Hacker Gary Bowser Discusses Post-Jail Life And Chipping Away At Nintendo’s $14m | #hacking | #cybersecurity | #infosec | #comptia | #pentest | #hacker

Image: Nintendo Life

Notorious figure Gary Bowser, who was convicted in 2022 for his role in criminal activity involving piracy of Nintendo games, has talked about his current circumstances, including struggles to pay electric and medical bills in the time since his early release from prison.

Speaking to Patricia Hernandez for The Guardian, Bowser — who owes Nintendo $14.5 million in fines after pleading guilty to fraud in connection with Team Xecuter, a hacking group responsible for producing mod chips and other devices that enable piracy on Switch and other platforms — talks about several aspects of his life now, including the impact of his incarceration on his health issues and how he assumes he will have to turn to food support surfaces in the future.

Speaking about his arrest in 2020, he said:

“I was sleeping in my bed, it was four in the morning, I’d been drinking all night. And suddenly I wake up and see three people surrounding my bed with rifles aimed at my head … they dragged me out of the place, put me in the back of a pickup truck and drove me to the Interpol office.”

Bowser was taken into federal custody and subsequently sentenced in 2022. Good behaviour led to his early release in April last year, 14 months into a 40-month sentence. According to the article, the 54-year-old believes he could have fought the case given time and money, but ultimately decided it would be easier to plead guilty and reduce the number of charges from 13 to 2.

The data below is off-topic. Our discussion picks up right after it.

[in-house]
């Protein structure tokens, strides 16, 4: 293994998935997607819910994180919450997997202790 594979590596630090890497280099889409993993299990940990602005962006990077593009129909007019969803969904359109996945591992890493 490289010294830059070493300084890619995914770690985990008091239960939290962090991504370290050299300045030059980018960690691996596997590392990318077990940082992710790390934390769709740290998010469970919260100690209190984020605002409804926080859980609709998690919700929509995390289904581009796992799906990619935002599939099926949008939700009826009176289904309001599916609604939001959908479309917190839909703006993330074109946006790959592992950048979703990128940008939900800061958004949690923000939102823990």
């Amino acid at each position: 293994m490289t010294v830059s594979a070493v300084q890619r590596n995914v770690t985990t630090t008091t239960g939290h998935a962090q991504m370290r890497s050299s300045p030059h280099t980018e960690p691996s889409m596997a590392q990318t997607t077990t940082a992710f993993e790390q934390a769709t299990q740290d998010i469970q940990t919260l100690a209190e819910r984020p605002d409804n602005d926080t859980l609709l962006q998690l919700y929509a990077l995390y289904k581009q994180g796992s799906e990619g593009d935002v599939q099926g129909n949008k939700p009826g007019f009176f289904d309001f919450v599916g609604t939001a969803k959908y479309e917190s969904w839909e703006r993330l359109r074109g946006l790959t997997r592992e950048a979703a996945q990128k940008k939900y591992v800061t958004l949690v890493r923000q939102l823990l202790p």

Gary Bowser GoFundMe Page
Image: Gary Bowser

Bowser, who suffers from elephantiasis in his left leg, also claims that medical attention wasn’t always available in prison, although he was provided with a wheelchair. He now uses a cane to aid mobility and says the support of friends is helping him cover food and clothing costs, and a GoFundMe page helps cover his medical bills as he looks for work and to rebuild his life in Toronto.

The multimillion-dollar restitution he owes Nintendo is actually the total from two separate cases brought against him. The agreement stipulates that “20-30%” of Bowser’s surplus income — money left over once rent and other necessities have been covered — must be repaid to Nintendo. The Guardian article details how he began making repayments while still in prison, earning a dollar an hour through four-hour shifts counselling other prisoners.

“I was paying Nintendo $25 a month.”

“I’ll pay them what I can, which won’t be very much money, that’s for sure.”

Bowser’s case was a high-profile one that carried a severe sentence, with “sending a message” to other hackers being a contributing factor, according to the presiding judge.

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